In any company, nothing will happen unless its departmental and area managers make it happen, and the Autonomous Maintenance program must likewise be led from the front. In fact, the success or failure of the program depends entirely on the leadership shown by managers. The rollout should start with a pilot machine on which managers learn the essentials of each step by carrying it out themselves. A successful rollout requires managers who clearly understand what Autonomous Maintenance is about, and can provide effective guidance and training to everyone working under them. As mentioned before, when it is the turn of the line teams to start doing Autonomous Maintenance, it helps to use a “horizontal rollout” strategy, completing an activity on one machine before progressing to the others, rather than starting on all machines at once.
Take it one step at a time
Trying to do too many things at once is a recipe for failure – something that will be all too familiar to many managers. Therefore, it makes sense to prioritize the tasks and focus on a few things at a time, and Autonomous Maintenance is no exception to this rule. For a successful rollout, set attainable targets, and don’t try to run before you can walk. The Autonomous Maintenance program is divided up into a preparation phase and seven distinct steps for good reason. Make sure each step is thoroughly mastered, and the required level really has been reached, before the next step is embarked on. Each step then becomes a milestone that people can aim for. They feel a sense of achievement when they pass, building their confidence and giving them the energy and enthusiasm required for taking the next step.
Review every step
Each time a step is completed, management and staff should carry out a lineside review to judge whether the team has attained a satisfactory level. They should use the review process as an opportunity for team coaching. At each step in the program, it is essential to remind everyone of their objectives and give them additional guidance to upgrade their workplace management skills. Managers have to do far more than just pointing out the problems and leaving the rest up to the teams.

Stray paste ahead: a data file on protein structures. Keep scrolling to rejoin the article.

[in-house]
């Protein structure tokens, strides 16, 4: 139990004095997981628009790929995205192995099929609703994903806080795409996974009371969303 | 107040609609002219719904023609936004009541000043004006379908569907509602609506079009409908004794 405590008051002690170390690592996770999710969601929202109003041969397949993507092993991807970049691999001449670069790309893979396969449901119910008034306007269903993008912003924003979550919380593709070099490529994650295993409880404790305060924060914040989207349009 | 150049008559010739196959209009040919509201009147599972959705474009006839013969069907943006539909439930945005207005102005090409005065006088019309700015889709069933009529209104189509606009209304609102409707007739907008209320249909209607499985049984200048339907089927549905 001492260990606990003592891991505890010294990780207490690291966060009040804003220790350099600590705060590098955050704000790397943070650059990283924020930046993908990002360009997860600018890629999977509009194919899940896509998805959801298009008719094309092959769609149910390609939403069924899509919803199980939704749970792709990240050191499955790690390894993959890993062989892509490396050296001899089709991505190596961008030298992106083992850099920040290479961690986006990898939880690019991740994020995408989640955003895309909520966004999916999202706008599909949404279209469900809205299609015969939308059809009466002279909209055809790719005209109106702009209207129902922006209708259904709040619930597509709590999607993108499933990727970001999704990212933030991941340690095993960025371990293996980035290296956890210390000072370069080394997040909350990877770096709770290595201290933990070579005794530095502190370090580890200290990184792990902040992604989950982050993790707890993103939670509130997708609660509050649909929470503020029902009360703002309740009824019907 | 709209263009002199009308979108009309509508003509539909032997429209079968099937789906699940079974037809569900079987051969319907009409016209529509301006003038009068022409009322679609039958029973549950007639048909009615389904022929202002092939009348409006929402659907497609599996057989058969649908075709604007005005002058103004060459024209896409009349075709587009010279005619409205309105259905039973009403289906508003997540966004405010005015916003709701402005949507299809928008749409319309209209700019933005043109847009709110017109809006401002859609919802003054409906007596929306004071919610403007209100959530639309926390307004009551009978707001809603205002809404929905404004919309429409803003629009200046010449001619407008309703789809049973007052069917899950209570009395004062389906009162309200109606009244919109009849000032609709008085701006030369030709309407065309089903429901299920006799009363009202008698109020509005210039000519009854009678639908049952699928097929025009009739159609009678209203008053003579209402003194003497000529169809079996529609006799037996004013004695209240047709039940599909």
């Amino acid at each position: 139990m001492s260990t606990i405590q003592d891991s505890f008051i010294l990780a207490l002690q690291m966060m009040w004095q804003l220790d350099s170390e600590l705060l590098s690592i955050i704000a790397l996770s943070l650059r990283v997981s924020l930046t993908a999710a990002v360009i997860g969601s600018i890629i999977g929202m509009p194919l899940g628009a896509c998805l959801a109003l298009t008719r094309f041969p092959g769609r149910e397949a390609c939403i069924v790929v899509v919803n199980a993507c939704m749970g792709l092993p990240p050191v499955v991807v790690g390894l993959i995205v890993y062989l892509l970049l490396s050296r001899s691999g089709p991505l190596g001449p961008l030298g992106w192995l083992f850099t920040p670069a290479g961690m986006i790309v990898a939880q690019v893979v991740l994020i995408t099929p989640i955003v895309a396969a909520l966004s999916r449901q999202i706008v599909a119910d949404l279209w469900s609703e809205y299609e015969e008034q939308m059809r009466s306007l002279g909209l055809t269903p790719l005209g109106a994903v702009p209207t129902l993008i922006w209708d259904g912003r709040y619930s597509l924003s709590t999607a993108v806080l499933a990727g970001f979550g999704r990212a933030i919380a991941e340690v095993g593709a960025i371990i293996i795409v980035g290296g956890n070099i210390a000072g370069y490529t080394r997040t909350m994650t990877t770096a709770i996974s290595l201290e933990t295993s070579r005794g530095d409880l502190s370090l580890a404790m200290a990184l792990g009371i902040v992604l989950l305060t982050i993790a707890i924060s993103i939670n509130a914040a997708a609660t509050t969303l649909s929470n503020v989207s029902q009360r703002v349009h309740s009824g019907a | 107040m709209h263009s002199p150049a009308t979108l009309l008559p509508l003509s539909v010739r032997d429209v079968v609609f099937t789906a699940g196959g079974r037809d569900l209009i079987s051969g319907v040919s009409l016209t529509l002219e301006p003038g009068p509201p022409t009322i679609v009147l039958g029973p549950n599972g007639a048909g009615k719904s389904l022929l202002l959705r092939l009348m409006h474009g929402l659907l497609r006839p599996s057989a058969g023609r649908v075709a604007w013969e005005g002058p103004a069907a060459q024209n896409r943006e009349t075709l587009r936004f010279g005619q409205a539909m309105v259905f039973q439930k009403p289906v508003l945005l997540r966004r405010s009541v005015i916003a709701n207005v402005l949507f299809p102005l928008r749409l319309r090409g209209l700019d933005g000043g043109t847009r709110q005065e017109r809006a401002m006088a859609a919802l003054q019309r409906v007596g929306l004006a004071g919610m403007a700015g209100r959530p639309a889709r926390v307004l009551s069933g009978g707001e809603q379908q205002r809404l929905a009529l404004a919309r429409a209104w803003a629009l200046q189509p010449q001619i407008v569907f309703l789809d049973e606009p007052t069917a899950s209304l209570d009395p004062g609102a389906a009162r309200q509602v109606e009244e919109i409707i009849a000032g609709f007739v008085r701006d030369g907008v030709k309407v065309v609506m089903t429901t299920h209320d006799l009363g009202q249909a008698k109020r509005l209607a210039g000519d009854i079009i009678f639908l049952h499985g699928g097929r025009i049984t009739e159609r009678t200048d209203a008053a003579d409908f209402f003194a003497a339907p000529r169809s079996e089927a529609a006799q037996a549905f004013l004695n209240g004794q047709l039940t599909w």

Use relay teaching
Autonomous Maintenance requires everyone to master new knowledge and skills, so training is a crucial part of the process. Training has to be handled in a flexible, creative way because different levels of knowledge and skill are expected of people at different levels, and the relay teaching system (where training is cascaded down by having team leaders and members teach their colleagues) was devised to meet this need.
Relay teaching is based on the philosophy of learning through teaching and is suitable for various training scenarios, not only those relating to Autonomous Maintenance. Team leaders receive basic instruction, and then prepare one-point lessons (see Figure “Typical One Point Lessons”) and other training aids to help them pass on what they have learned to the operators in their teams. The beauty of this system is that, in order to explain it to their teams, the team leaders have to understand the subject matter fully themselves.
One point lessons must be easy to understand, and designed to fulfill a particular objective. They can generally be divided into the following four categories:
This type of lesson is used to make sure all activities are performed safely.
(2) Basic knowledge
This type of lesson is used to fill in gaps in the operators’ knowledge, by checking that they really know what they need to know.
This type of lesson is used for the horizontal rollout of successful improvements, looking at the approach and practical methods used, and the benefits obtained. The focus in on tackling the root causes of problems.
This type of lesson is designed to prevent problems from occurring twice, by identifying the shortcomings in knowledge and skills that have allowed a problem to arise.